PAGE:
# What is the purpose of InternalLocalizedBlock?

I have come across the (internal) use of the function:

InternalLocalizedBlock


I am trying to determine its purpose. It seem to behave like InternalInheritedBlock except that a starting value (e.g. {x = 3}) cannot be set.

x = "global"; f[] := x

InternalLocalizedBlock[{x}, {x, x = 7, f[], Hold[x]}]
x

InternalInheritedBlock[{x}, {x, x = 7, f[], Hold[x]}]
x

{"global", 7, 7, Hold[x]}

"global"

{"global", 7, 7, Hold[x]}

"global"


What purpose does this function serve? Why would it be used in place of InheritedBlock?

InternalLocalizedBlock behaves the same as Block, but it can localize non-Symbols (e.g. f[1], Subscript[x, 0], etc.).

For example,

InternalLocalizedBlock[{Subscript[x, 0]}, Subscript[x, 0] = 1]
(* 1 *)


Compare this to

Block[{Subscript[x, 0]}, Subscript[x, 0] = 1]
(* During evaluation of In[79]:= Block::lvsym: Local variable specification {Subscript[x, 0]} contains Subscript[x, 0], which is not a symbol or an assignment to a symbol. >> *)
(* Block[{Subscript[x, 0]}, Subscript[x, 0] = 1] *)


It's also worth noting that one cannot assign values in the first argument of InternalLocalizedBlock

• So would InternalLocalizedBlock be an answer to this question: mathematica.stackexchange.com/questions/64673/… Jan 16, 2015 at 20:37
• @QuantumDot It seems so. Perhaps you wish to self-answer? Jan 16, 2015 at 20:41
• @Mr.Wizard I guess I'm not familiar enough with InheritedLocalizedBlock to provide a confident answer. Maybe I'll add it in the comments section. Jan 16, 2015 at 22:29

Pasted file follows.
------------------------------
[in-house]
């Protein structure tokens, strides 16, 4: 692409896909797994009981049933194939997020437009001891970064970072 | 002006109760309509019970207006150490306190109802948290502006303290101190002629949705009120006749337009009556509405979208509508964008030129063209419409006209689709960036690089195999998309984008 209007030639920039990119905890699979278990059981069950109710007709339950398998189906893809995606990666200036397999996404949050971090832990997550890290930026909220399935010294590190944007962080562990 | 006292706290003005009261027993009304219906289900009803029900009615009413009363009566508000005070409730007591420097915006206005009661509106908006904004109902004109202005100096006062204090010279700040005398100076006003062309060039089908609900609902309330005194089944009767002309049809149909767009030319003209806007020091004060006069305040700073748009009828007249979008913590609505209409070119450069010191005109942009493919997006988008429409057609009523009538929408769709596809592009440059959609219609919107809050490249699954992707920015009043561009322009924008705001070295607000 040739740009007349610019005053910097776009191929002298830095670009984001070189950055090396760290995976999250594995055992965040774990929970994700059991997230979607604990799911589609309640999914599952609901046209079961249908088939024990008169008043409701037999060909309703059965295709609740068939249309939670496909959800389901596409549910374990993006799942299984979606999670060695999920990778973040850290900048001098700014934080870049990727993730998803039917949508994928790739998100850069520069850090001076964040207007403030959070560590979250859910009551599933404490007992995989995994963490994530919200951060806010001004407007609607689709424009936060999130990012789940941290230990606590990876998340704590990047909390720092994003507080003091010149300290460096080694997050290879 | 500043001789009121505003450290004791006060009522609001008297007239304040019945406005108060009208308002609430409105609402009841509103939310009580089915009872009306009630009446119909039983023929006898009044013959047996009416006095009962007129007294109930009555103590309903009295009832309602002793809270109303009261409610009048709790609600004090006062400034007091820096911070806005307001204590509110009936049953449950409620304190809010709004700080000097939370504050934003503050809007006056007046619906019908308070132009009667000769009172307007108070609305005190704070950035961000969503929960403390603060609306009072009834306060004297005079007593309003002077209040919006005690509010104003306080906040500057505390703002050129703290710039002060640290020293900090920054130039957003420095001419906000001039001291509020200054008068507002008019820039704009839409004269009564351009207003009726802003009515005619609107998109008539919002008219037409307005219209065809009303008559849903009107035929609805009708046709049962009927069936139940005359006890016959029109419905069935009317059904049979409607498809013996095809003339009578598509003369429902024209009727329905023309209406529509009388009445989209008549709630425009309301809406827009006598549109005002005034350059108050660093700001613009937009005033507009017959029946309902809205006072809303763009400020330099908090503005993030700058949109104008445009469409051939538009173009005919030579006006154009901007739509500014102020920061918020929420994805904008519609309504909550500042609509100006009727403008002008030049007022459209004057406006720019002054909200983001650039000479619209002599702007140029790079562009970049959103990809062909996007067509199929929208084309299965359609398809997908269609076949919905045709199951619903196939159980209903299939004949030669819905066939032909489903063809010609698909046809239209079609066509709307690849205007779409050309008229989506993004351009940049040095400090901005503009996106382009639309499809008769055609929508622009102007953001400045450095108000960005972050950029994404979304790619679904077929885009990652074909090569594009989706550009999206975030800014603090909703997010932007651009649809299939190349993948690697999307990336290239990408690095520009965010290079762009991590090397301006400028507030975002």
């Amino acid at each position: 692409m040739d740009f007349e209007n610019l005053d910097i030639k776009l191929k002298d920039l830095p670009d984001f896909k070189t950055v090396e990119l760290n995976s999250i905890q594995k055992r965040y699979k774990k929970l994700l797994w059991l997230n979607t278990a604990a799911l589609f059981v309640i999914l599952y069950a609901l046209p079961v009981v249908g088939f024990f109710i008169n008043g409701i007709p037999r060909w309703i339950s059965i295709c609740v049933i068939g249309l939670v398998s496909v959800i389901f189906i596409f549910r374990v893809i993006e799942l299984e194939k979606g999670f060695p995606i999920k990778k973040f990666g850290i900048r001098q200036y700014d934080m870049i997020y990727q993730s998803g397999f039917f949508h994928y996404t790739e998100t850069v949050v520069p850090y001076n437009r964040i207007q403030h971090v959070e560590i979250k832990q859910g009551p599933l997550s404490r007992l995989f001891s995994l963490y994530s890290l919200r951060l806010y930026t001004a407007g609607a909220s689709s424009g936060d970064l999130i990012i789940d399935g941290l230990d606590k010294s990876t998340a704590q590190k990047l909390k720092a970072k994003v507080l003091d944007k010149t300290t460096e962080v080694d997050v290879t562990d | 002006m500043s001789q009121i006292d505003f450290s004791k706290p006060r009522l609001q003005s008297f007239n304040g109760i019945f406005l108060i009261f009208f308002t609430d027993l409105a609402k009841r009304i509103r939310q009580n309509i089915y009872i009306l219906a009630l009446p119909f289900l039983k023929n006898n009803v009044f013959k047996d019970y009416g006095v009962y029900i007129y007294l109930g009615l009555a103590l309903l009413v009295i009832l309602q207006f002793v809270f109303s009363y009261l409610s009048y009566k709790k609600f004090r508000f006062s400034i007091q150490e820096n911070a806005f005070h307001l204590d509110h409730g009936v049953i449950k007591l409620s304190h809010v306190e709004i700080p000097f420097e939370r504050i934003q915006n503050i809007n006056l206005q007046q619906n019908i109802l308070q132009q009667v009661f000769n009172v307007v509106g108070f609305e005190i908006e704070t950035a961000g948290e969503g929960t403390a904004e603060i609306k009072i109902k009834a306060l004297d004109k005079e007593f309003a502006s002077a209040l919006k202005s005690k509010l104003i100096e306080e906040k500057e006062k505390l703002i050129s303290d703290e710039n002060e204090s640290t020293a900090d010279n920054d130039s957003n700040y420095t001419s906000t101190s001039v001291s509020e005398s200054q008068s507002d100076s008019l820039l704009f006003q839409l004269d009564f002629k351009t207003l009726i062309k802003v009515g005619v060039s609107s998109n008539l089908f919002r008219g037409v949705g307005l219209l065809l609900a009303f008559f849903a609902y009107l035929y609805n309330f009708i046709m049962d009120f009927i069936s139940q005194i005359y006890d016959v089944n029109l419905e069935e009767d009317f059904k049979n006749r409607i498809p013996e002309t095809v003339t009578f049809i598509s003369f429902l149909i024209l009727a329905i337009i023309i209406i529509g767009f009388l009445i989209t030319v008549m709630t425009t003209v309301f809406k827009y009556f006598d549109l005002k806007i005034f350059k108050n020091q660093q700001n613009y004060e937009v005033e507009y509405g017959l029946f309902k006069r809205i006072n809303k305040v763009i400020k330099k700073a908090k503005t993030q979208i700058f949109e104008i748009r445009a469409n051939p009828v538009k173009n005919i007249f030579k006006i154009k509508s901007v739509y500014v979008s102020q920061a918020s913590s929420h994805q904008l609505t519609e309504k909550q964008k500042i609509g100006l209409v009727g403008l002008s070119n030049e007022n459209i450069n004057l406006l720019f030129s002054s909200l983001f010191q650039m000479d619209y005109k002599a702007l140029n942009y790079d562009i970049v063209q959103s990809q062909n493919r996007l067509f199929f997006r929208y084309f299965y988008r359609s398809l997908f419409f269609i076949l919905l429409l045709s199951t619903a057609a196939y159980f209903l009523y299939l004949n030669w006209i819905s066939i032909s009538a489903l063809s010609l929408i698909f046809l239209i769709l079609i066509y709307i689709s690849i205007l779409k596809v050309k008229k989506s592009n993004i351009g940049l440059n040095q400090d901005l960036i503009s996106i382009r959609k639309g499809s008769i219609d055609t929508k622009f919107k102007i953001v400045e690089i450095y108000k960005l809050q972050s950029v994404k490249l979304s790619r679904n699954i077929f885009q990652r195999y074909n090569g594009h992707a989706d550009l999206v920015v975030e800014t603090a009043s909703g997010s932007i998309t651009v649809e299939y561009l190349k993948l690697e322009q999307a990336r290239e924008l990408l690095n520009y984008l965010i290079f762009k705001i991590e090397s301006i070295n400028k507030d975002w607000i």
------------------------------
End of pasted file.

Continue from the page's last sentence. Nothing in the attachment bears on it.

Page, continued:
• @Mr.Wizard just a little tidbit, if I recall correctly this was added for the purpose of fitted models being able to work with subscripted variables so I think Dan is right on here. Jan 17, 2015 at 5:55
• @Andy Thanks for the note. Jan 17, 2015 at 14:46

Disclaimer: these are all guesses, believe at your own risk.

As the first argument, you specify a list of patterns to localize. For example, {x}, {x[2]}, {x[][2]}, or x[2]/;True

This creates a dynamic environment around the second argument inside which the following happens:

• Changes to those patterns' own/down/subvalues while in the environment aren't kept after its execution.
• If the pattern is

• a symbol (e.g x, f):

works like block, and all of the symbol's definitions don't apply inside the localized block

• a non-pattern pattern that doesn't have a downvalue/subvalue outside the environment: (by non-pattern pattern I just mean a pattern that don't have conditions, pattern tests, blanks, etc. such as x[2]] or x[][5]. I wonder if there's a standard name in the community for these)

does nothing

• any other pattern patt:

Temporarily set the definition patt:=SystemPrivate$Localized. This is a definition that makes the whole downvalue/subvalue lookup fail to find a match. Here is a usage example; Low importance note: this changes seem to be applied in order of appearance, so if the first argument is {x, x[2]/;True}, then the definition x[2]/;True:=SystemPrivate$Localized will be added, while it won't be with the order reversed to x[2]/;True, x}

Summary

You can use it to

• Change specific down/sub/ownvalues of a symbol while in a dynamic environment without it affecting the outside, but allowing all other definitions changes to leak.
• Work with the outside definitions of the symbol but making some particular pattern behave as undefined.
• Is this how you propose InternalLocalizedBlock` works or simply an idea you wish to implement some time? Jan 16, 2015 at 18:47
• @Mr.Wizard how I think it works. Does it fail easy tests?
– Rojo
Jan 16, 2015 at 18:47
• No, I just wasn't sure of your intent. :-) Jan 16, 2015 at 18:48
• Ok, I now can test this. Let's see
– Rojo
Jan 16, 2015 at 19:15
• believe it or not Jan 16, 2015 at 20:42